Victorian Architecture: Dilemmas of Style
Victorian architecture was characterised by contentious debates over which style was most appropriate for the industrial age and the host of modern building types to which it gave rise. By the mid-nineteenth century, a liberal-progressive model of history as a continuous narrative was emerging. The preoccupation with progress caused anxiety among Victorian architectural writers who began to feel that culture should move in synchronisation with the forward march of history. There were numerous efforts to reform architecture, purging it of the eclecticism that today seems quintessentially Victorian. The architect and critic George Aitchison (1825-1910) occupied a formidable position in the architectural establishment, simultaneously serving as President of the Royal Institute of British Architects and Professor of Architecture at the Royal Academy. He was a commentator whose anxieties, according to J.M. Crook, ‘represented the central concerns of the generality of thinking architects.’ Aitchison was constitutionally opposed to the imitation of past styles and despised the climate of eclecticism. He found it shameful that the Victorian age had conceived no style of its own. With one eye trained on Victorian achievements in science and technology, Aitchison felt it was ignominious for architects to be mere ‘costumiers’ who dressed buildings in borrowed robes. ‘I cannot believe,’ he wrote, ‘that the nation that has given us the steam-engine, the railway, the telegraph . . . and all the triumphs of iron . . . can have sunk so much below the standard of our semi-barbarous forefathers of the thirteenth century as to be incapable of developing [its own] architecture.’ Aitchison’s anxieties revolved around a sense that the panoply of revived styles failed to convey the dynamism of Victorian modernity. The building press eventually came to echo these sentiments, with the Building News remarking that the Gothic Revival ‘is a failure when it tries to satisfy present wants . . . the Gothic house of [the 1870s] was a horror, the Gothic shop-front was a terror to the neighbourhood.’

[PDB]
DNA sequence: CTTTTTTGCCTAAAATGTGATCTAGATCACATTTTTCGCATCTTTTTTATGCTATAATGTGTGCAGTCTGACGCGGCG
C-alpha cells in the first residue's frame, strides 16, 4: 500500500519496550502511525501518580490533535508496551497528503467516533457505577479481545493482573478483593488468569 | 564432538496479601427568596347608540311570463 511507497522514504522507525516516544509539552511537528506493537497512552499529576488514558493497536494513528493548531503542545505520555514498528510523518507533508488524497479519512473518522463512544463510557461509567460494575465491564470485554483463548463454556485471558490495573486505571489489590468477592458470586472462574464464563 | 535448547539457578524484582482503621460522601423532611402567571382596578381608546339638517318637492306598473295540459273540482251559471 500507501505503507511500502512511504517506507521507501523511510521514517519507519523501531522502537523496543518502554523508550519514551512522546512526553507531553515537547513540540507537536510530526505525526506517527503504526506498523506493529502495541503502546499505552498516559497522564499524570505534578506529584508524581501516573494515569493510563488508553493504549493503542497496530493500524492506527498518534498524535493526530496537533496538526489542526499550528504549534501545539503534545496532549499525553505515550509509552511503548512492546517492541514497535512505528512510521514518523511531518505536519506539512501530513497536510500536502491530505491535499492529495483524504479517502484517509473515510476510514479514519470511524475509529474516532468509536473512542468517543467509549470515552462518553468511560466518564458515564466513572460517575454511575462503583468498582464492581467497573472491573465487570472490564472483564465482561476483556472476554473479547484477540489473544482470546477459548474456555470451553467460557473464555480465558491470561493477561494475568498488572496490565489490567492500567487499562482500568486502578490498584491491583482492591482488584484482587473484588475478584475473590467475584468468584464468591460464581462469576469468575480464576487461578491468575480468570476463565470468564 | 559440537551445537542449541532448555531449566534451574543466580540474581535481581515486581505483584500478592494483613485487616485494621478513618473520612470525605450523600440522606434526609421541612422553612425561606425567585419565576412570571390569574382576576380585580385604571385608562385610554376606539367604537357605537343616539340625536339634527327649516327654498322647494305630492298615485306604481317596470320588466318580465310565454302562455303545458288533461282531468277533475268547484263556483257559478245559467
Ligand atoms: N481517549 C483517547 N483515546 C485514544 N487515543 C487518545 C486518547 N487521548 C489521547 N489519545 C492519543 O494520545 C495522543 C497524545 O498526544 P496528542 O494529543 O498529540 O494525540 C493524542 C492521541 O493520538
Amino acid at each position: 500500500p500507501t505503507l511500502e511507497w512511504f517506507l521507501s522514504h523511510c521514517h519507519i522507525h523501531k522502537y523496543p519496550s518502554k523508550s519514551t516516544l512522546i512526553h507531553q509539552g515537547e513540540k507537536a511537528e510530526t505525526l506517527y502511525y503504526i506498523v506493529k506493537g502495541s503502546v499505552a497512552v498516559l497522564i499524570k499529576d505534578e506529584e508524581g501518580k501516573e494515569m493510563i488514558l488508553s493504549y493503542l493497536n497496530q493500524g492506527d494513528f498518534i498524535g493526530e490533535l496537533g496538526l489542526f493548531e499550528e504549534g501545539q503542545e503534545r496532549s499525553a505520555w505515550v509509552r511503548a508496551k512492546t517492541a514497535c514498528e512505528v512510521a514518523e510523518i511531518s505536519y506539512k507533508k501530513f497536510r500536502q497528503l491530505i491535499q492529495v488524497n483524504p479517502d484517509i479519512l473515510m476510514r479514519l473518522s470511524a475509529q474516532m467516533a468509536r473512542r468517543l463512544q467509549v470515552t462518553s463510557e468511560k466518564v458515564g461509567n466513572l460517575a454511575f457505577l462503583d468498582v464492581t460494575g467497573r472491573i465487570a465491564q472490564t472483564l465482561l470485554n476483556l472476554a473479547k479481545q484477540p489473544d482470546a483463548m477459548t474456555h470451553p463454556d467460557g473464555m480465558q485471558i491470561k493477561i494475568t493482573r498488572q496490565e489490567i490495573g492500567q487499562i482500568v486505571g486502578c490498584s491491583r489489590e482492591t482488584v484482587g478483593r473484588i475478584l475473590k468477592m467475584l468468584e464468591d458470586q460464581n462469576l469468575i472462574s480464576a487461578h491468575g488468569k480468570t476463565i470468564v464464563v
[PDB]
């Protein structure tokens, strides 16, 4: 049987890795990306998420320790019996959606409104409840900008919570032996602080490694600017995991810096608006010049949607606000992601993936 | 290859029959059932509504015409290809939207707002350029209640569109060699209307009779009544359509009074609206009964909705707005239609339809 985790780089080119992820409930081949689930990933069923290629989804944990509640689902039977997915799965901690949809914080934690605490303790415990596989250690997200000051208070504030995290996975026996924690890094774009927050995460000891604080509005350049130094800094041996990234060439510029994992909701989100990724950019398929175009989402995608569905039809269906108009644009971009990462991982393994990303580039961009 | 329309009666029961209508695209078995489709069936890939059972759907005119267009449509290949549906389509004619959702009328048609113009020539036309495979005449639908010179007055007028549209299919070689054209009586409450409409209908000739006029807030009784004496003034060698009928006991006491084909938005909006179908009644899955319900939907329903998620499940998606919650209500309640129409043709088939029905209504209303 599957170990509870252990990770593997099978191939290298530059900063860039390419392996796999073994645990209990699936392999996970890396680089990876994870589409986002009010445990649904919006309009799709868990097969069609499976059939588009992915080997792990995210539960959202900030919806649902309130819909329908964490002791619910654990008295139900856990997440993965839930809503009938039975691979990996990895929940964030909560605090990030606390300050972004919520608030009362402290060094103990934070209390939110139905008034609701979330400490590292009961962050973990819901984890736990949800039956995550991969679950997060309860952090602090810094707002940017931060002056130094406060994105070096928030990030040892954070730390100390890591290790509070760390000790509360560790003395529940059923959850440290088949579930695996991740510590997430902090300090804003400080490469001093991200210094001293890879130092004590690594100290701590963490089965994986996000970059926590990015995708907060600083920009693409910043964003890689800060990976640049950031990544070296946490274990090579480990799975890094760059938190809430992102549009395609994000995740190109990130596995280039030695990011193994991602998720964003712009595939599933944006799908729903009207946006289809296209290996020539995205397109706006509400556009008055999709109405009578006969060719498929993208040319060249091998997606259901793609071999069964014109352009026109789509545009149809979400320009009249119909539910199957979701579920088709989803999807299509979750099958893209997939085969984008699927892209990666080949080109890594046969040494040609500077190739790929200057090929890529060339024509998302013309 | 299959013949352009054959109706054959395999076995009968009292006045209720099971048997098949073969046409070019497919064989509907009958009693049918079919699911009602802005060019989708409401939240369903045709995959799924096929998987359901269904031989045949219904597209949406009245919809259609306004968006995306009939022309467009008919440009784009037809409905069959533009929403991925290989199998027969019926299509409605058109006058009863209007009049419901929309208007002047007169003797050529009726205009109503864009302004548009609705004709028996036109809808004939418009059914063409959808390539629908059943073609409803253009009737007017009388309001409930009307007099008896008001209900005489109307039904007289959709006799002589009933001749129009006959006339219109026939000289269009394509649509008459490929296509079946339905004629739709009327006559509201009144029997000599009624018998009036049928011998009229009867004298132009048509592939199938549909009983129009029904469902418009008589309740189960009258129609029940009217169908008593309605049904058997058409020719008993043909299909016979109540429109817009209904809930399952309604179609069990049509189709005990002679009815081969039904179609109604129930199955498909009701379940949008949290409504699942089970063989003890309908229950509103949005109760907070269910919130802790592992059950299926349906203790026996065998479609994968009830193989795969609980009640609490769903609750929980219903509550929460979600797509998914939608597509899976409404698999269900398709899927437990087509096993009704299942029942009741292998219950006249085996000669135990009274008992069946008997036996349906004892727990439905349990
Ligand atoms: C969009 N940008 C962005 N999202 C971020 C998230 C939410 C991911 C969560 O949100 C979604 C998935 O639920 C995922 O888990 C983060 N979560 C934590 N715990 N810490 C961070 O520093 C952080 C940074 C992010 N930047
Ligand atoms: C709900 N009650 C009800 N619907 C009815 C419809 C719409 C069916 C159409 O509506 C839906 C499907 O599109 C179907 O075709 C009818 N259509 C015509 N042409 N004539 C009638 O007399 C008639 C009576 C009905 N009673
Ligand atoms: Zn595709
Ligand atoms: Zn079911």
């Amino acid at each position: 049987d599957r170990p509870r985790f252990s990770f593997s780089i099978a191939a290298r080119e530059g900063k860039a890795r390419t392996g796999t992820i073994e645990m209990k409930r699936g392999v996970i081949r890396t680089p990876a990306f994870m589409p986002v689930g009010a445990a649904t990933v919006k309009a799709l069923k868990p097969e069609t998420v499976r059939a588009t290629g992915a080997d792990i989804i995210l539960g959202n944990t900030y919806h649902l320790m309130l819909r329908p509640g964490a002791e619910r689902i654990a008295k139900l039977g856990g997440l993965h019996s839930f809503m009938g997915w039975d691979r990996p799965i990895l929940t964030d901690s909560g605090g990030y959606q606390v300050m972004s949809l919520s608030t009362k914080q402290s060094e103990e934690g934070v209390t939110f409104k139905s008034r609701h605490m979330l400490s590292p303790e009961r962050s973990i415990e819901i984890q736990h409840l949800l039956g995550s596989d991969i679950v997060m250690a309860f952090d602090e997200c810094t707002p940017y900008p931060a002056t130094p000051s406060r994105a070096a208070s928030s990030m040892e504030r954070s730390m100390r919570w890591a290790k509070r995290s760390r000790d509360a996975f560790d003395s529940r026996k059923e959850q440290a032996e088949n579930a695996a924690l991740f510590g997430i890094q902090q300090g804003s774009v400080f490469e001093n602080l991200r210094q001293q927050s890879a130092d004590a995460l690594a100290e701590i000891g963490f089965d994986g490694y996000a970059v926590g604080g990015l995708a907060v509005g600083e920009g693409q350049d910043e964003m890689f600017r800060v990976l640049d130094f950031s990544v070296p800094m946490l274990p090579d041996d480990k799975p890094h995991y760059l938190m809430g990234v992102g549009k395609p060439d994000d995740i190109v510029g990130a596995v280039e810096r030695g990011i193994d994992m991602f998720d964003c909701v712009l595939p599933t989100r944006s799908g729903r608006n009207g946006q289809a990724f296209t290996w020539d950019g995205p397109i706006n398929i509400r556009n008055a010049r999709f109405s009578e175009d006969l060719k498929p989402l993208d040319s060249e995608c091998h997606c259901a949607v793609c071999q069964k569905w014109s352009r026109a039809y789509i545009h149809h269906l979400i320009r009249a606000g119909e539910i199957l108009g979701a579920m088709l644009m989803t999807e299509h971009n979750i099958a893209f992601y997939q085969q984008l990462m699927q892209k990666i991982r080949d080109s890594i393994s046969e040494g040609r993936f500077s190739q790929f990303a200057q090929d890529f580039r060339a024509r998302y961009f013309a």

Another commentator on matters of taste was the practising architect John J. Stevenson, author of House Architecture (1880). Stevenson took a baleful view of commercial architecture and attributed its faults to a debilitating catholicity and a growing public awareness of the myriad of styles:
Everyone with any pretensions to taste knows something about [architecture], has read Ruskin and considers himself (or herself) a judge . . . It may be that we know too much about architectural styles – that the variety of our knowledge confuses us . . . or our wealth, instead of helping us, may be the cause of our failure.
Stevenson suggested that cursory knowledge of architecture – and the money to spend on it via patronage – were becoming available to a wider sector of society, and that few of these new patrons had the requisite standard of taste. He went on to say that, ‘The evils of copying are multiplied and aggravated when, as at present, we attempt a number of styles at the same time . . . How can anyone master the principles and details of half a dozen styles?’ Stevenson echoed Aitchison’s preoccupation with modernity, stating that, ‘The feeling grew that there are elements of modern life which not middle-age chivalry nor asceticism, nor Gothic architecture, was fitted to satisfy.’ In other words, Gothic had become an anachronism.
Nevertheless, the Victorians used a bewildering array of styles. Here are some of the key examples:
Euston Arch: Neo-Classicism
Midland Grand Hotel: Gothic Revival
Scotland Yard: Queen Anne